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ICVR tries writing a new history | Community Spirit

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ICVR tries writing a new history
ICVR tries writing a new history

The following is from an email sent to Today's THV:

A national project called PEN OR PENCIL Writing A New History is beginning in Pine Bluff supported and endorsed by U.S. Senator Mark Pryor and former U.S. Attorney Jane W. Duke is aimed at changing this bleak picture.

PEN OR PENCIL Writing A New History is a sound investment for federal decision makers, corporate promotions and philanthropic priorities. Currently, no empirical evidence exists to identify “promising” or “effective” practices regarding race and ethnicity in mentoring programs. Consistent with findings in the HHS brief, PEN OR PENCIL Writing A New History will provide the parameters necessary to examine African American youth independently from other youth, a problem that has impeded the ability to determine the unique implications of racial matching. In addition, it provides an invaluable opportunity to work with federal partners like the National Park Service to cultivate national solidarity within the broader African American landscape around the needs of youth and importance of intergenerational interventions and history’s relevance. The Department of Justice has made funds available to implement this project in twelve states including Arkansas.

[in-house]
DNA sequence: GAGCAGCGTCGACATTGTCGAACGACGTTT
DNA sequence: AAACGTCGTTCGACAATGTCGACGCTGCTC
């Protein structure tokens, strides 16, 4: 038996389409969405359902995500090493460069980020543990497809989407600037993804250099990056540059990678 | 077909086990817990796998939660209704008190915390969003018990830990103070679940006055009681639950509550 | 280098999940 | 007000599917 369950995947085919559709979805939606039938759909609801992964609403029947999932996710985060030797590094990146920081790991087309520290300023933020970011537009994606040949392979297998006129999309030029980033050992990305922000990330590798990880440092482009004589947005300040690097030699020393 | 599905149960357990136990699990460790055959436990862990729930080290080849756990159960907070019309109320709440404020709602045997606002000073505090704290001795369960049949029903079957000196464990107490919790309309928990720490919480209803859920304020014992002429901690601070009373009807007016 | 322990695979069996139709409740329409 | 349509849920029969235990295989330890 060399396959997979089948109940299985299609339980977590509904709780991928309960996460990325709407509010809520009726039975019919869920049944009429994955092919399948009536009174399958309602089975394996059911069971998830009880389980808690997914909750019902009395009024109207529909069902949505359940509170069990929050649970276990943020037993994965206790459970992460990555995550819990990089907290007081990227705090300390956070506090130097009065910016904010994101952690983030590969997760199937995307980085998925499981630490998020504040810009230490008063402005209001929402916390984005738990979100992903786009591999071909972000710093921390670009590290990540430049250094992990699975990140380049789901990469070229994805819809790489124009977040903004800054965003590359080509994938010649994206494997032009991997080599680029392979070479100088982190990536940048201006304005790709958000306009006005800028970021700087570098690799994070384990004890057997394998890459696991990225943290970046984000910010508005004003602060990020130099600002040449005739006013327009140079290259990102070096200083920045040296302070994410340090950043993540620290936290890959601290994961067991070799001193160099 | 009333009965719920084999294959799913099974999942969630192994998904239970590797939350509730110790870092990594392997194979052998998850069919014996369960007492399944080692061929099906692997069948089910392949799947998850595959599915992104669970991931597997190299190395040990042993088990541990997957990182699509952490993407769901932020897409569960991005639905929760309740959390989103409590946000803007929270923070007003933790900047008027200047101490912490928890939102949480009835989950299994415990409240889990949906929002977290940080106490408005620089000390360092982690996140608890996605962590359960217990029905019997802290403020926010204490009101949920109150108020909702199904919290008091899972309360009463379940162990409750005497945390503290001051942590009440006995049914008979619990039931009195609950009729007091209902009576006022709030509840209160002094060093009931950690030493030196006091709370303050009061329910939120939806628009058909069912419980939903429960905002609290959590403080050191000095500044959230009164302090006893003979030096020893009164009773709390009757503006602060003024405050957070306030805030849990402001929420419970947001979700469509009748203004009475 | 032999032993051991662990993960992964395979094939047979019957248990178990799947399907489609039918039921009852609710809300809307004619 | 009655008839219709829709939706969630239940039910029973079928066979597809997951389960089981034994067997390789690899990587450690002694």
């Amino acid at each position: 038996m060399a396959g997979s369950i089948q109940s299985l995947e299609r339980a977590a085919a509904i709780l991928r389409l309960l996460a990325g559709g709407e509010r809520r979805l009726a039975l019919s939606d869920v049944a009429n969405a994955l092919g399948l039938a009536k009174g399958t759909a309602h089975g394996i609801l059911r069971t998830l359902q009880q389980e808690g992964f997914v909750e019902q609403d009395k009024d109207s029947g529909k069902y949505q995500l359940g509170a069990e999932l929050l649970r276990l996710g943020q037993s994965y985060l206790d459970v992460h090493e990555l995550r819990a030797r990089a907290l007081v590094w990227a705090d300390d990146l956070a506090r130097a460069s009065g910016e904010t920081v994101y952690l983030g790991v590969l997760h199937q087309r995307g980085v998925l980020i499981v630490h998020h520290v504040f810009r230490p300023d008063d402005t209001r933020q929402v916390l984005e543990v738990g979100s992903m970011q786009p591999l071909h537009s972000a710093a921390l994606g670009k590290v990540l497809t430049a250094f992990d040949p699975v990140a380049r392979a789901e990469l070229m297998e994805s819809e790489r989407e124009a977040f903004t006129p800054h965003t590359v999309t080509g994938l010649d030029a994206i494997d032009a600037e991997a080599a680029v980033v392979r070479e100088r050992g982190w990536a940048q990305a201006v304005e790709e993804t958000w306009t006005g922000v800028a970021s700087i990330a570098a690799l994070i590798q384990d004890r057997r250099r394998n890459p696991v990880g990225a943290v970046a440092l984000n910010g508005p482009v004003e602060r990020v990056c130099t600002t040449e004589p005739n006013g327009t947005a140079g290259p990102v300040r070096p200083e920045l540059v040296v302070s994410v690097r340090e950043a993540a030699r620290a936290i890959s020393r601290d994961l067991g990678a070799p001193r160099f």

The Interested Citizens for Voter Registration, Inc. (ICVR) Arkansas’ affiliate for the PEN OR PENCIL Initiative [PEN stands for Penitentiary and PENCIL stands for education]. With Arkansas on the brink of building two additional prisons at a cost of $184 million dollars we believe if something is not done in the schools to turn this around blacks will continue to fill the prisons in Arkansas. Incarceration costs, on average, $22,650 a year per person, with some states spending as much as $44,000. Economists have calculated that each black male who graduates from high school is associated with a savings to the criminal justice system of more than $55,000 (the estimate accounts for the expense of trials, sentencing, and incarceration). If U.S. high schools and colleges raise the graduation rates of Hispanic, African American, and Native American students to the level of white students by 2020, the potential increase in personal income would add more than $310 billion to the U.S. economy at a time when the country needs all the savings it can get. Increasing the graduation rate and college matriculation of male students in the U.S. by just 5% could lead to a combined savings and revenue of almost $8 billion each year by reducing crime related cost. The majority of the prisons in Arkansas are filled with African Americans and it is critical that we succeed with PEN OR PENCIL.

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